CSUF News Service

Professor Works to Reframe Care of Children Born With Rare Connective Tissue Disorder

 
Rebecca Bodan Headshot

As One Parent to Another

“Infancy is so hard, almost a blur, and I don’t even know how we got through it, but we did,” notes Bodan, who urges parents of EB children to believe in their child.

“Do not underestimate them, do not overprotect them. Do fight for them,” she urges.

“We are definitely fierce advocates for her when it comes to her healthcare and schooling,” says Bodan. “But we also have given her the tools and opportunity to self-limit and thrive.

“EB has brought struggle and tears to our family, but along with that has come triumph and joy. When my daughter was born, we held our breath every time we stepped into the neonatal intensive care unit, not knowing what we would find, if she would even be alive.

“And now she is 6 and making friends, learning and growing alongside her peers. She is living her best life. It is still hard, she still suffers in heartbreaking ways, but she is our little warrior and I could not be more proud of the life and the wisdom she brings to our home and community.”

Bodan recommends two resource sites:

Dystrophic Epidermolysis Bullosa Research Association of America, or DEBRA

EB Research Partnership

A woman’s life changes forever when she becomes a mother. But for some, it changes far beyond what they could imagine. 

Shortly after the birth of her daughter, Rebecca Bodan discovered that the baby had been born with Epidermolysis Bullosa, or EB, a rare genetic connective tissue disorder in which the skin is extremely fragile, and will blister or tear as a result of mild friction such as being held, rubbing against seams in clothing or even such activities as writing and walking.

In many cases, it also can affect the eyes, gastrointestinal tract, heart, bone density — even delay fine and gross motor development.

It is so rare, “for most families, their baby is the first child born with the condition at their hospital. For us, we were the second, with the first being 10 years older.”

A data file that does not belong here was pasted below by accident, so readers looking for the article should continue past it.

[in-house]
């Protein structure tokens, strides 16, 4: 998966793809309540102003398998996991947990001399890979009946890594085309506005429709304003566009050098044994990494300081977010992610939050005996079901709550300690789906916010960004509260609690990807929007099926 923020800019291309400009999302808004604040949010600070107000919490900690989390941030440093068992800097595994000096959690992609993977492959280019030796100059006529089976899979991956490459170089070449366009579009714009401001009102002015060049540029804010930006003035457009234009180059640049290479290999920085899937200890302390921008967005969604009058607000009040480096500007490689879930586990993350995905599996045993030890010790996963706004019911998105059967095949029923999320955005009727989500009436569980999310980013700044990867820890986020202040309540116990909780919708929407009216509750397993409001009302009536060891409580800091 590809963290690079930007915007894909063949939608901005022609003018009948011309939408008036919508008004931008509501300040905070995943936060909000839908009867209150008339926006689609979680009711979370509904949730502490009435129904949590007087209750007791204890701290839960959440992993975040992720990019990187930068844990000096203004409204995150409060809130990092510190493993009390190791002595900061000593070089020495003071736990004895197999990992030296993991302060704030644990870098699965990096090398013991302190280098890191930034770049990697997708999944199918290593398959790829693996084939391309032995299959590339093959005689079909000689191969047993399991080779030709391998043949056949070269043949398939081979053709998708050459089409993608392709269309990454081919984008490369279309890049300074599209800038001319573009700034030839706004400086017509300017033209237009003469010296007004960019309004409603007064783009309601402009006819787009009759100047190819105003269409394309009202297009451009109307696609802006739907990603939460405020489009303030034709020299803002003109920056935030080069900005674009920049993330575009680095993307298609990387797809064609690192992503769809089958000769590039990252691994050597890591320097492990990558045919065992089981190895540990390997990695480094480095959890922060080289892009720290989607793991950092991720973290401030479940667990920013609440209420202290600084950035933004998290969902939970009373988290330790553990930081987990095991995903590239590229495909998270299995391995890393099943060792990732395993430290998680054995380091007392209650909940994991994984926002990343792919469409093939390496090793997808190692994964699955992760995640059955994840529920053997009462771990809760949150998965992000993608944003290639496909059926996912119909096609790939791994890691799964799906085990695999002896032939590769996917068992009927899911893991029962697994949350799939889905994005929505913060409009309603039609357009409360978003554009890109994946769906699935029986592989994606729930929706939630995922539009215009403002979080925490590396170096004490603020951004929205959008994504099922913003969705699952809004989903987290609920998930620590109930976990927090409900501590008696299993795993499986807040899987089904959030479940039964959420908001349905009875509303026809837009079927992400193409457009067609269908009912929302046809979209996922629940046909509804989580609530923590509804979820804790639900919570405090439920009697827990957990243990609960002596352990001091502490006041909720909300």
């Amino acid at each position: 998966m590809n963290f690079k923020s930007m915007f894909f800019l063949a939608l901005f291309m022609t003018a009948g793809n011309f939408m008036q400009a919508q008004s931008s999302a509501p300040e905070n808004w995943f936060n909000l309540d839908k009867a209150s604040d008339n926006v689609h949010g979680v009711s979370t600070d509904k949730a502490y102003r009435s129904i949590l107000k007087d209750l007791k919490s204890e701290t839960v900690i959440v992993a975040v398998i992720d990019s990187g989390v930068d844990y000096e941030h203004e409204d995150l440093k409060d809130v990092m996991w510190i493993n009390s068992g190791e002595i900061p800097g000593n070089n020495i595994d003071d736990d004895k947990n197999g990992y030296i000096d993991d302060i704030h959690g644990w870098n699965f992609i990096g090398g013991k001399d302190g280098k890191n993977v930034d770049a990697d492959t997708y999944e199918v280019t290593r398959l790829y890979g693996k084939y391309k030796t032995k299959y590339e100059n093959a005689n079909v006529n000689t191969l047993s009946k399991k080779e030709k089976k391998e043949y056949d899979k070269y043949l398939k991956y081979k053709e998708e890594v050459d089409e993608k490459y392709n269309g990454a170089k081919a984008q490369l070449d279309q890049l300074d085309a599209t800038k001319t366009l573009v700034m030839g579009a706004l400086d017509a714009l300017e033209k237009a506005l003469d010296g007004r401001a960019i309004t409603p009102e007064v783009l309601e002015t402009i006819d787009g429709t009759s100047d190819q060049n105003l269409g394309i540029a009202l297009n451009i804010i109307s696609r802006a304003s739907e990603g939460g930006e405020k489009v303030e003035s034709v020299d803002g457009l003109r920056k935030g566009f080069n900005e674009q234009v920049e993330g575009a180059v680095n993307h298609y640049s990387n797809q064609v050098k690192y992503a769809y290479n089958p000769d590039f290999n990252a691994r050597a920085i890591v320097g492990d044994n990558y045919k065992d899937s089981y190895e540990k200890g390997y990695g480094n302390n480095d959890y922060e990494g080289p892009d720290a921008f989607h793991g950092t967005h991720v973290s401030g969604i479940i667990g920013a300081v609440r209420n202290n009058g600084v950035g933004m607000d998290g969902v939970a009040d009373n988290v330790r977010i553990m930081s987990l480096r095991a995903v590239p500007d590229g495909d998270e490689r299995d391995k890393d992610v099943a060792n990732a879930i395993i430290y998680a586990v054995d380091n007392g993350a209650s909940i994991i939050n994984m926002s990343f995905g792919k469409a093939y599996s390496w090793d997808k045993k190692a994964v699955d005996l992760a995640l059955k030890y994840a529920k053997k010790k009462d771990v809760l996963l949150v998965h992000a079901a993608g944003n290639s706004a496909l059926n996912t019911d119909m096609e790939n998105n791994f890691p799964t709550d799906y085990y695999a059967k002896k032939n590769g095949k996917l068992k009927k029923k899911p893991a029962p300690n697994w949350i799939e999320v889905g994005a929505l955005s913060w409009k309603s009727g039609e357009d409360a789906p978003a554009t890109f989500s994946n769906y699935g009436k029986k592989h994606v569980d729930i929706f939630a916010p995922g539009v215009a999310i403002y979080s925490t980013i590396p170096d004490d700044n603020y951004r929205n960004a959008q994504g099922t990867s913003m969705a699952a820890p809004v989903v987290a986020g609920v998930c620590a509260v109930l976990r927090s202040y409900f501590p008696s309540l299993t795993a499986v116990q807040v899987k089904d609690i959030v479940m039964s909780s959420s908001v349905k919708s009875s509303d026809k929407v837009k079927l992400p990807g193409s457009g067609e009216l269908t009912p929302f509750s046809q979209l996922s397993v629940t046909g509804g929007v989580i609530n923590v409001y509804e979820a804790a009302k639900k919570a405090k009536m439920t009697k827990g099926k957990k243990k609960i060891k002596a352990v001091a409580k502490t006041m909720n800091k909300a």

The disease that she had never heard about prior to her daughter’s birth consumed her life as she learned to take care of her daughter’s wounds, the visits to specialists, the cost of her care.

Bodan, an associate professor of nursing at Cal State Fullerton, turned her research focus and passion to fight this genetic disorder that has no known cure and no Food and Drug Administration-approved treatment. As part of the battle, she recently completed a six-month sabbatical in which she developed a theoretical paper in an effort to reframe the care of a child with EB through the lens of medical trauma.

Bodan’s paper emphasizes that treating such individuals is much broader than the current focus only on their medical needs — to that of psychosocial
health and how the disorder affects the victims’ mind and behavior.

"I do believe many providers know that EB can impact psychosocial health," she stresses. But caring for a child with EB can be so intense and totally consuming that it leaves little time for specialists to ask how the child and family are doing, Bodan admits.

"Some children and families are innately resilient and don't necessarily need intervention," says Bodan, who has worked with the Dystrophic Epidermolysis Bullosa Research Association (DEBRA) on developing international clinical practice guidelines for EB providers.  "It is important for providers who care for children and families affected by ED to at least consider and assess their patients, build resilience where possible and refer for intervention where warranted."

“My ultimate hope is that those caring for children with EB gain a better understanding of the depth and breadth of the psychosocial trauma and distress these kids go through.

“My mission is to bring awareness to the disease — because with awareness comes funding, and private funding is the only way clinical research can move forward for a cure when it comes to rare disease — and also to help EB providers understand the bigger picture of what it is like  to live with EB, for the children and their families."

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